“Through my initial Conquer Cancer grant-supported research, I was able to discover a new treatment strategy with a novel mechanism of action for patients with NHL,” says Dr. Abeykoon. “The research done with Conquer Cancer funding enabled me to learn basic science techniques and acquire unique skills in translational research. This knowledge helped me to recognize unique mutations in the cancer Anya has, Erdheim-Chester disease, and formulate an effective and novel treatment strategy for her.”
This initial research built the foundation for Dr. Abeykoon and colleagues to uncover the genetic culprit in Anya’s case: CSF1R. When mutated, this gene can make a protein that causes cancer to fatally spread. Dr. Abeykoon and team quickly adapted a promising drug, pexidartinib, to target CSF1R and tailor Anya’s course of care. This was the first successful usage of pexidartinib to treat blood cancer. The breakthrough treatment strategy — made possible by donor-funded research — brought Anya from a death sentence to rebuilding her life and planning for a future.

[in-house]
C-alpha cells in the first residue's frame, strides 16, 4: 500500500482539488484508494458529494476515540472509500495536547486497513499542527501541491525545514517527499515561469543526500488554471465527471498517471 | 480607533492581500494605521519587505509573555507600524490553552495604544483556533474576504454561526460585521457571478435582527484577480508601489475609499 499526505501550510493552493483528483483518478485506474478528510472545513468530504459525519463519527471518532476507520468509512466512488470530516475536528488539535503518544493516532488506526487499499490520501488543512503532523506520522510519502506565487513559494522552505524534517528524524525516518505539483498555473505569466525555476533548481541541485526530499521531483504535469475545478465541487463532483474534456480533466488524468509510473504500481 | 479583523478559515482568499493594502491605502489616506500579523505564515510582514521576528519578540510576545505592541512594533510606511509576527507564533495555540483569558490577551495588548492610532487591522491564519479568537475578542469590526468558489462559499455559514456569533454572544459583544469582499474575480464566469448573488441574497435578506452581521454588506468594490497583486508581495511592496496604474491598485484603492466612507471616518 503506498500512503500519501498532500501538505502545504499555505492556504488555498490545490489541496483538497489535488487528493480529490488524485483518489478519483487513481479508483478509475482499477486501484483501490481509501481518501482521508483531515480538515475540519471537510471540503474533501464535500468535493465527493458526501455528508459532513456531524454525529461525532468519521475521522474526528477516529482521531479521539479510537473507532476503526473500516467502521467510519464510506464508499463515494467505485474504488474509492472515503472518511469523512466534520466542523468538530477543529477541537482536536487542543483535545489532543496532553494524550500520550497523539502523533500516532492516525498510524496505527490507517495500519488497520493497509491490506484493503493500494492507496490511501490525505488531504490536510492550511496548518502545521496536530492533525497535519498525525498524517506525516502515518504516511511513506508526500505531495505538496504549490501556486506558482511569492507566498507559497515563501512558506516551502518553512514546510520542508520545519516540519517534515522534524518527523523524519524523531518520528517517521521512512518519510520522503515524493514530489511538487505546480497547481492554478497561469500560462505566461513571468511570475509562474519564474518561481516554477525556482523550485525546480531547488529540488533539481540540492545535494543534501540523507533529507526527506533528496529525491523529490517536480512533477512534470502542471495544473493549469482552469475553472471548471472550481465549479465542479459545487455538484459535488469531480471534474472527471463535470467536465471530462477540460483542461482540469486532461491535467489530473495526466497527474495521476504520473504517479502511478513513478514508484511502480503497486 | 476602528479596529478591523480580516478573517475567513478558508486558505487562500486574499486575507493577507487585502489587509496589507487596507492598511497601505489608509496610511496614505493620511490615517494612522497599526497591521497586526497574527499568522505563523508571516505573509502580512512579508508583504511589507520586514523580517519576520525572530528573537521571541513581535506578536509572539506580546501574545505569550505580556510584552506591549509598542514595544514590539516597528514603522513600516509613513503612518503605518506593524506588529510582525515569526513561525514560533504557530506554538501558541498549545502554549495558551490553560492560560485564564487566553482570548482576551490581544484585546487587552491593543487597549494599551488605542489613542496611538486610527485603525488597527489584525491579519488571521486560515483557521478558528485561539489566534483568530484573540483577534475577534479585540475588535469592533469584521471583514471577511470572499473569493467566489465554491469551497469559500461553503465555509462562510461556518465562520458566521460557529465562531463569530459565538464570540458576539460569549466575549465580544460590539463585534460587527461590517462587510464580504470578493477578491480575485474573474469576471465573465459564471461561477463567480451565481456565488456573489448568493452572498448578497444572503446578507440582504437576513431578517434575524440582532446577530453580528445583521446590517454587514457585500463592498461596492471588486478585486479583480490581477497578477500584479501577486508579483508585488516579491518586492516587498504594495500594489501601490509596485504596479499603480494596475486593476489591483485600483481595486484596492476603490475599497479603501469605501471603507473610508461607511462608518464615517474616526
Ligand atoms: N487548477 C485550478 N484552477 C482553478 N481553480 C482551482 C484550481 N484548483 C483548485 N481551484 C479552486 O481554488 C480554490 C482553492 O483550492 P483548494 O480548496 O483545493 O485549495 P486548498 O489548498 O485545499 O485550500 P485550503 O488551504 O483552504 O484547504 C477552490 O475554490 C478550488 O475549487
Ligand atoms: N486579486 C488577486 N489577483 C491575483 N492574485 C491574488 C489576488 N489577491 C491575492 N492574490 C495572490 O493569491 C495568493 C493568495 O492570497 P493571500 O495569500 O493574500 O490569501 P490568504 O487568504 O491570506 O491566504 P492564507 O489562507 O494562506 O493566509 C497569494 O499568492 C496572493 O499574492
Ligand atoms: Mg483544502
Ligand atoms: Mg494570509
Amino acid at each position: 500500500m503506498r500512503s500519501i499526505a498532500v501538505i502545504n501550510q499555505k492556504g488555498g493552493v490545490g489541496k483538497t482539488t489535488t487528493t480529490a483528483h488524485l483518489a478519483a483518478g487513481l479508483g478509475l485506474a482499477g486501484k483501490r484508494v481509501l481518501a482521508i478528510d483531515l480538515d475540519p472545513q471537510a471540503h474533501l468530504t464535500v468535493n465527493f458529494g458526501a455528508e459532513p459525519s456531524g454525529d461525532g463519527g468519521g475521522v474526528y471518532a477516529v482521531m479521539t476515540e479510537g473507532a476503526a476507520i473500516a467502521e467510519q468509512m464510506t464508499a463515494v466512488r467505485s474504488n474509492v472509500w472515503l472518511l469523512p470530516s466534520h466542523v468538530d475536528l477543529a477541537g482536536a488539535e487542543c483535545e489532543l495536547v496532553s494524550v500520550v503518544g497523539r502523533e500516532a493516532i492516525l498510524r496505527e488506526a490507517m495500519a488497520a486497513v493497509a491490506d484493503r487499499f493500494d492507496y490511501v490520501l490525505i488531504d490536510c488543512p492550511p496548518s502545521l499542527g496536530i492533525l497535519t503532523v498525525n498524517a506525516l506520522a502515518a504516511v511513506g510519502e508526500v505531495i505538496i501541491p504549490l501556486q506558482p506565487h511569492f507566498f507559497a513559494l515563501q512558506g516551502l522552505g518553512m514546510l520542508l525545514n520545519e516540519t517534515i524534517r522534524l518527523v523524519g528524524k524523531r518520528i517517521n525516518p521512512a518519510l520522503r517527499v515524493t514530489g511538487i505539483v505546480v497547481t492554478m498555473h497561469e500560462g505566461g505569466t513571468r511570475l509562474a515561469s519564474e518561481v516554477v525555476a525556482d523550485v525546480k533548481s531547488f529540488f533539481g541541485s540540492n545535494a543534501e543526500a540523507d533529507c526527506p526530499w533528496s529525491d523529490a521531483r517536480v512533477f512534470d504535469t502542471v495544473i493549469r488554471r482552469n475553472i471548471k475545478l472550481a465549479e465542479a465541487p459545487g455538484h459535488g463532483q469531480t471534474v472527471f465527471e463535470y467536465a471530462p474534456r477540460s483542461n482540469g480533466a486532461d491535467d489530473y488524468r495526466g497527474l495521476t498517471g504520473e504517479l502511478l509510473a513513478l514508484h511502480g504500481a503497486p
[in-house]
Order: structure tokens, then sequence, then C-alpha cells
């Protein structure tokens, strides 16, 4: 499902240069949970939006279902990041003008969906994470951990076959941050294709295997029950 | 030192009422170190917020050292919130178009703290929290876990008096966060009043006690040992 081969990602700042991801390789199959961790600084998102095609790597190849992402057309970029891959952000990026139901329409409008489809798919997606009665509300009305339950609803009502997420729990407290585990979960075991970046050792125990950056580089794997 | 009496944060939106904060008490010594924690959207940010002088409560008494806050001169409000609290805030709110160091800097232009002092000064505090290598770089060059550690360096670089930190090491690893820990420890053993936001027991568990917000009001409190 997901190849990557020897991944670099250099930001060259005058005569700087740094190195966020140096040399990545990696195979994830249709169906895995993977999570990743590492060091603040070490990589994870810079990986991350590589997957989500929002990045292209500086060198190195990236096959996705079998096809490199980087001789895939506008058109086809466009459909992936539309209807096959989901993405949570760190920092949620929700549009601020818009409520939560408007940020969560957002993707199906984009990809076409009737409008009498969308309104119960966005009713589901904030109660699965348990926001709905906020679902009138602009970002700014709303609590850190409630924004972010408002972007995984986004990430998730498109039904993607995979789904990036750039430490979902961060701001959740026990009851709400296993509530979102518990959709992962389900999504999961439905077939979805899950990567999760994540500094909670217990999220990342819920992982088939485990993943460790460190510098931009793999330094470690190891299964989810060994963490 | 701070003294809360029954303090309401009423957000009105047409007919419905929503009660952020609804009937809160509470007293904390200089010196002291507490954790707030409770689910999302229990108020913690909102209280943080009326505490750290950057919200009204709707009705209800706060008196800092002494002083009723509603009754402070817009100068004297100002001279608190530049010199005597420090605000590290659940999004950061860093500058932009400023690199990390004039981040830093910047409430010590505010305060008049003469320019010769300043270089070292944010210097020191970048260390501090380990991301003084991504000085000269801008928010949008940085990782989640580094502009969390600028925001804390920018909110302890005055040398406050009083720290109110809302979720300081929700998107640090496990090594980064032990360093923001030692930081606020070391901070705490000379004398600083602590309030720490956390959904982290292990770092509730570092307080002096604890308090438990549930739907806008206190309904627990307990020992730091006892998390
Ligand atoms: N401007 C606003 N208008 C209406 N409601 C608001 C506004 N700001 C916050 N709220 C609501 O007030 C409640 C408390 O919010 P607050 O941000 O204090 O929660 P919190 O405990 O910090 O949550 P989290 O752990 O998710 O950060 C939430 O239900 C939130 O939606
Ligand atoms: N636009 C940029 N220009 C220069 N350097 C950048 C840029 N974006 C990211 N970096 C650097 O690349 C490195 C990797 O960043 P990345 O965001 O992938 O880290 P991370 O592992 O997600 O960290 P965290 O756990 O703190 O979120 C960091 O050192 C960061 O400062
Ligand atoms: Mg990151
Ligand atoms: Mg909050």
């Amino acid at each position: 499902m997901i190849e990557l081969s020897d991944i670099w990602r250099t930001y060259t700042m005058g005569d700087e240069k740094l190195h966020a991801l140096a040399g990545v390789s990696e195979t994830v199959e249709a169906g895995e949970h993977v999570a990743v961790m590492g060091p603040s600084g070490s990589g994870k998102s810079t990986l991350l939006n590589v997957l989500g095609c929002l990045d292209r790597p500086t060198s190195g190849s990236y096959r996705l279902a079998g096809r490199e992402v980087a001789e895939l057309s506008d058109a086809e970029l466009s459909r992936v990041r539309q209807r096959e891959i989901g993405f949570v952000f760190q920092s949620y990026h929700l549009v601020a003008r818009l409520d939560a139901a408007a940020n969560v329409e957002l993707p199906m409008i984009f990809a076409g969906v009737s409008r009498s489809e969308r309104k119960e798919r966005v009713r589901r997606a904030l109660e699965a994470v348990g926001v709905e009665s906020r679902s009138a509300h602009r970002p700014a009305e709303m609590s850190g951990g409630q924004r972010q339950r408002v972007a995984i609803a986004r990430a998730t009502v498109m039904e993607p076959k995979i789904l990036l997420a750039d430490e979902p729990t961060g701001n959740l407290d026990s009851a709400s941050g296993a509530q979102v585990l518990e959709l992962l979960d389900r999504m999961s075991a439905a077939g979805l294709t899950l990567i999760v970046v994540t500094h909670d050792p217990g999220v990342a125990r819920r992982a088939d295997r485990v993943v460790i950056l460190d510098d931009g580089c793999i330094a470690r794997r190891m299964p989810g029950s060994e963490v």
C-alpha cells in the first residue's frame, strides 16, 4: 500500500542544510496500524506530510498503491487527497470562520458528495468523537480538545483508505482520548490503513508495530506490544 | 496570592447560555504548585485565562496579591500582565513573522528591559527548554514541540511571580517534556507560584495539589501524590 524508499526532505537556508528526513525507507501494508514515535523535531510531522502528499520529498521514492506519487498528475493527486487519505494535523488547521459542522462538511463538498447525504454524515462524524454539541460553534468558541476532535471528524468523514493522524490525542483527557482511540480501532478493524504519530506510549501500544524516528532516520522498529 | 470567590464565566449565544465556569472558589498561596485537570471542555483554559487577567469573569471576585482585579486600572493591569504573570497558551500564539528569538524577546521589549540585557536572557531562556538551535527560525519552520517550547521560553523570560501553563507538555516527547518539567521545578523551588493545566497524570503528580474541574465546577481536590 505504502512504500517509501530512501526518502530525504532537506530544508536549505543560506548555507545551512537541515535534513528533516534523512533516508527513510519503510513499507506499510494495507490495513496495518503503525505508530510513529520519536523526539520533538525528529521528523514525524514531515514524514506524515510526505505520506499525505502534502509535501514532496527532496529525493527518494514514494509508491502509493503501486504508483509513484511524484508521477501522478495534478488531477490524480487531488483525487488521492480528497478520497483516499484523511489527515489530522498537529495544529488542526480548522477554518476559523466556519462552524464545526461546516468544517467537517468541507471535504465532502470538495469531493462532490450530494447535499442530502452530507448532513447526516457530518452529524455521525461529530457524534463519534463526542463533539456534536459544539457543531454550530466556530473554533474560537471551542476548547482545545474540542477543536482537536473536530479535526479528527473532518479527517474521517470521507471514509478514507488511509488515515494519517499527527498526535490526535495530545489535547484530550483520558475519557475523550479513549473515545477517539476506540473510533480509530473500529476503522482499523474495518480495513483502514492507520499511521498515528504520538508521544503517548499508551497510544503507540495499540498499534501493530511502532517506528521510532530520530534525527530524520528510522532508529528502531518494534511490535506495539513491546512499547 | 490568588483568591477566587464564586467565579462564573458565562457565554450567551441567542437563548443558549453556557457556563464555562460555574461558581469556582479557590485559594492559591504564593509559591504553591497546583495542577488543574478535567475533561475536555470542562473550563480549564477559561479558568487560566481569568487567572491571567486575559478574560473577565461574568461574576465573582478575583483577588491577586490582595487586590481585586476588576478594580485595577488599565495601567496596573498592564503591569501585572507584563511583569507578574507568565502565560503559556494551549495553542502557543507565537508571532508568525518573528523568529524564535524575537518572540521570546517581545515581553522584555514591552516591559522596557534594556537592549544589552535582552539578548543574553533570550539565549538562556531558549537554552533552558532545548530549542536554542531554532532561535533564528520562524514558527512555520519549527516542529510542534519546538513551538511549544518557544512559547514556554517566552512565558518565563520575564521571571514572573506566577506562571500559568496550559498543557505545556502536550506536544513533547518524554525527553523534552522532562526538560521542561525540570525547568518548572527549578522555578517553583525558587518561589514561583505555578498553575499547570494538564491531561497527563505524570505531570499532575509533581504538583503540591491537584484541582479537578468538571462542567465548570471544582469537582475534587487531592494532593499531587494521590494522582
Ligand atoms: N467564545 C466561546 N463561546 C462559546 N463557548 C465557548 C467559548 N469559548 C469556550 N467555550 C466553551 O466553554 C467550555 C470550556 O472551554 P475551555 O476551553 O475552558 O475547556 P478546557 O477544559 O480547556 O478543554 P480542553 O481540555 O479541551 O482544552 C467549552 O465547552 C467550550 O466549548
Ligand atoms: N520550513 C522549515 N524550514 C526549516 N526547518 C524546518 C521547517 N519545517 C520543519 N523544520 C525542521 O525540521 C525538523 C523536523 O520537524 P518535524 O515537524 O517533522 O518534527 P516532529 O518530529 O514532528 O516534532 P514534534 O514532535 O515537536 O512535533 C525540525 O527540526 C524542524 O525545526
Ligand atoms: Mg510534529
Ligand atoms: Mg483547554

“We were the first to prove that targeting CSF1R alterations in blood cancers like histiocytic neoplasms is indeed effective,” Dr. Abeykoon says. “I believe this is a major advancement in the field.”
The Impact of Colleague Collaboration
Teamwork was essential to unraveling the big picture of Anya’s genetic alteration and bringing a breakthrough treatment into the forefront of possibilities. Dr. Abeykoon and his colleagues — united through Conquer Cancer-funded research — each played a vital and unique role in piecing Anya’s diagnosis and treatment together:
- Dr. Terra Lasho mapped the CSF1R gene and assessed if it was targetable;
- Dr. Karen Rech confirmed the pathological diagnosis of ECD;
- Dr. Wasantha Ranathunga worked to predict the mutated protein’s structure;
- Dr. Surendra Dasari analyzed the genetic changes in Anya’s tumor;
- Dr. Xiaosheng Wu helped determine whether the mutation could be targeted;
- Dr. Ronald Go, Dr. Thomas Witzig, and Dr. Abeykoon conducted additional work in Dr. Witzig’s laboratory at Mayo Clinic, MN, and introduced the resulting treatment to patients
“The Conquer Cancer research grant enabled me to formulate a great team of scientists, mentors, and clinicians,” Dr. Abeykoon says. “Because of this team, we can now ask a question in the clinic, bring the question to the lab to find answers, and go back to the clinic to serve the patient with the answers.”